• The Old Bachelor,” which he said he had glory?” “Oh, dear, sir ! is it possible to answer you written “several years before to amuse himself in so soon?" “ So soon, madam, you know my passion a slow recovery from a fit of sickness.” Dryden has been long.” The dialogue is ambiguous enough said he had never seen such a first play. Betterton to end in the belief of Sir Courtly that Aunt is and four chief actresses of the day appeared in it. going to put Leonora masked in a coach to be mar- Charles Montague, afterwards Lord Halifax, reried to him at the nearest church, and in the Aunt's warded the young wit with the office of a combelief that it is she who is to be, in such wise, im- missioner for licensing hackney-coaches. Some mediately married. Then Crack contrives that Leo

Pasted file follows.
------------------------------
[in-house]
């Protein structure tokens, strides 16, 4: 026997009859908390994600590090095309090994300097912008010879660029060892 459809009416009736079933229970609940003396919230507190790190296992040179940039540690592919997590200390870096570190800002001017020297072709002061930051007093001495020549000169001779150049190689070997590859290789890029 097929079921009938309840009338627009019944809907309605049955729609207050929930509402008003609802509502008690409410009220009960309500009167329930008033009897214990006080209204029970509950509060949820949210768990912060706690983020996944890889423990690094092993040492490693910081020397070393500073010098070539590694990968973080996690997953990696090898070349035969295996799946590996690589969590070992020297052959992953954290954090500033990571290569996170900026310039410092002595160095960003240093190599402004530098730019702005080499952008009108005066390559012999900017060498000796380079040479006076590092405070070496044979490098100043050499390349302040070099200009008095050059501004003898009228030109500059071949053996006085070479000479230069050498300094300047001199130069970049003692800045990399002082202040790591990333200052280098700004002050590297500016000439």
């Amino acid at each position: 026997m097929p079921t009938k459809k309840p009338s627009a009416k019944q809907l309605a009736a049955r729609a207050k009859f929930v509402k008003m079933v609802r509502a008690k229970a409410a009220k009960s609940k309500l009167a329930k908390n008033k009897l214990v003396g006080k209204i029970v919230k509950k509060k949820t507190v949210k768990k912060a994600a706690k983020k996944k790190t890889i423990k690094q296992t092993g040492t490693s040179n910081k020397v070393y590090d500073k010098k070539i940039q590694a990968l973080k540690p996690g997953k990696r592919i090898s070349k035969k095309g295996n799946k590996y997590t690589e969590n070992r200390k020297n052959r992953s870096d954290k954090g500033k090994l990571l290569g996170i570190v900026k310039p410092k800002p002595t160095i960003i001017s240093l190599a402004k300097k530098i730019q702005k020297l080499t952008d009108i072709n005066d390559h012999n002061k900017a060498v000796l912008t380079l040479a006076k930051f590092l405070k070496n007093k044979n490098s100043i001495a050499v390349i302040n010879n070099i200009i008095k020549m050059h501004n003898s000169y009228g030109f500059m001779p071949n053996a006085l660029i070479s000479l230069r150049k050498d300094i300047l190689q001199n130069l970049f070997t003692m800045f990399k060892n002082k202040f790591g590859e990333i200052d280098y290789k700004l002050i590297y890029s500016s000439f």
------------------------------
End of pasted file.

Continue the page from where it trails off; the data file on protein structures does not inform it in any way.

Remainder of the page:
twenty years later he obtained also a place in the nora, in her vizard, shall be hustled out of the house
Pipe Office, and then another place, which was in the door by Hothead and Testimony as a strange woman, Customs and worth six hundred a year. Congreve who had slipped in for an evil purpose. Once out of lived on his private means and the income derived the house, Farewel is married to Leonora, and Sir from such patronage, with addition for some years Courtly finds that Aunt has become Lady Courtly from the theatre, although he professed to write Nice. Belguard is laughed at by Violante, and
plays only for his amusement. “ The Double yields up his faith in the art of conserving women.